Catholicism is not founded on Bible. The NT is a product of Catholicism. Outside Catholicism the Bible is pure nonsense.
    Amazing how Atheists here seems just to take the Sola Scriptura approach. If Sola Scriptura is the only approach so I'm an Atheist too.

    And so the special pleading begins. Cherry pick what scriptures suit and reject what doesn't.

    In that case you have just completely sawn off the branch you are sitting on, since all knowledge of your God comes from the Bible.

    Case closed.

  • slimboyfat

    In the case of Siamese twins the separation can come much later still. Are there even cases where brain matter is shared and separation is not possible. Lots of complicated scenarios around personal identity and individuality for sure. But are you saying these situations prove Catholics are wrong to hold that life is sacred from conception?

    That because individuality may not always be defined at conception, therefore Catholics are wrong that life is sacred from conception. Have I understood the argument correctly? How does it logically follow?

  • cofty

    Stem cell-research is a useful example of the clash between the absolute moral pronouncements of theism and a more rational morality based on objective facts.

    Compare ---

    Yes, we believe that the soul is directly created and infused by God in the very moment of conception. It's not about the embryo having a neural system or not or ability to feel pain. It's about the soul already created - John_Mann

    Catholics want to prohibit important medical research on the basis of the specific belief that god infuses the fertilised egg with a unique human soul at the moment of conception.

    Objective facts show that this belief is impossible. These facts should give pause to those who would deny important medical knowledge to people suffering from debilitating diseases. It won't give them pause of course because their morality is based on the premise of "god says.... the end".

  • John_Mann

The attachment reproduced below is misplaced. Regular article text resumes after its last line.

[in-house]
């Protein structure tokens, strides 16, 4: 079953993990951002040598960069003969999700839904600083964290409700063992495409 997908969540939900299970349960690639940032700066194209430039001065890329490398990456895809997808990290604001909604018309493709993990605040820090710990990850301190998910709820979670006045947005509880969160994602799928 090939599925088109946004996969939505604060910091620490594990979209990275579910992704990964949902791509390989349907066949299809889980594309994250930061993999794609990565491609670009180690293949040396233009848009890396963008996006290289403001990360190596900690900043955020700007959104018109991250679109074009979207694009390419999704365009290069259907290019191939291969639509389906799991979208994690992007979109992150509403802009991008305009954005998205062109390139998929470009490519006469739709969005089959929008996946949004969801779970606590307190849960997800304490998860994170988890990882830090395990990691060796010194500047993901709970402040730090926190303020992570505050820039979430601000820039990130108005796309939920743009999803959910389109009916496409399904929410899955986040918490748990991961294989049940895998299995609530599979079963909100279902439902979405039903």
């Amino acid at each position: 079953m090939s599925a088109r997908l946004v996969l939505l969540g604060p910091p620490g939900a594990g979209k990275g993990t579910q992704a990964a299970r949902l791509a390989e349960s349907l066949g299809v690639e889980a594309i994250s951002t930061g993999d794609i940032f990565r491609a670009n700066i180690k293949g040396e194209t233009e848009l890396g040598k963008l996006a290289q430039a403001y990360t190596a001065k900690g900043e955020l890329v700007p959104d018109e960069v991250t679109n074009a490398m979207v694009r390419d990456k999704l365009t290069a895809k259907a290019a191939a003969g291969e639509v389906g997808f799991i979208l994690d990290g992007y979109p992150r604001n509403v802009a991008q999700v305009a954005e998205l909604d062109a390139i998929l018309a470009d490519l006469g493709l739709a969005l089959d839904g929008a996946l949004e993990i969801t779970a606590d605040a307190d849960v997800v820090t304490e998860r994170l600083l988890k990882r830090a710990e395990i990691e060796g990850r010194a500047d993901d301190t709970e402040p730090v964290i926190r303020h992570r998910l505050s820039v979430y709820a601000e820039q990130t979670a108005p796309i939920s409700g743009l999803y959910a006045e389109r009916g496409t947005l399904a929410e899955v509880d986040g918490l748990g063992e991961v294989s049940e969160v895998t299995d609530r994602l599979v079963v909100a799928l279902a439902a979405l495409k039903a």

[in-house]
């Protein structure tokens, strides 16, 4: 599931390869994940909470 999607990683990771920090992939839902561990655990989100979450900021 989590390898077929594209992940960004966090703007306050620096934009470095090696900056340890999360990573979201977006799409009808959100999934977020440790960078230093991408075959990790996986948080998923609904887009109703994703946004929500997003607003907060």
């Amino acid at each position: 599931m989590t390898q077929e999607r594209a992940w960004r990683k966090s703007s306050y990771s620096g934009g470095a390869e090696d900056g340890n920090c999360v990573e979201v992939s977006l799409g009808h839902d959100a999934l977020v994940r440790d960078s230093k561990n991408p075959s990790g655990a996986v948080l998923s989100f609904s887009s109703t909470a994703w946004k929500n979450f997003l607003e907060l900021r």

"There's no absolute."

    ( the statement above is the ONLY exception)

  • cofty

    It's becoming clear you you don't want to engage with any of the actual arguments on the topic John. That's a pity.

    Perhaps you would answer one question....

    Can you think of a moral position that isn't predicated on the well-being of conscious creatures?

  • John_Mann

    I think the ultimate goal of morality is the well-being of people.

    But in the meantime some acts can be seen as immoral if you don't see the big picture.

    Parents submitting children under painful treatment for instance.

    Sometimes an apparent evil is the only way to achieve a greater good.

  • never a jw
    never a jw

    @John Mann: I think the ultimate goal of morality is the well-being of people.

    You re making progress. You are using a popular definition. At least it's better than "God's will"

    But in the meantime some acts can be seen as immoral if you don't see the big picture.

    Maybe not, now you are demonstrating the subjectivity of the whole issue. You found the need of the big picture that others don't see. It's your view versus others' view. Yours is better...of course. It's based on absolute morality.

    Parents submitting children under painful treatment for instance. Sometimes an apparent evil is the only way to achieve a greater good.

    Cherry picking? How about bombing to oblivion a town where a new, lethal and highly contagious disease has overwhelmed the population. The greater good is to prevent the spreading of the disease to the world. The amount of lives saved by bombing the town can easily be much greater than the lives killed in that town. What does absolute morality dictate to do?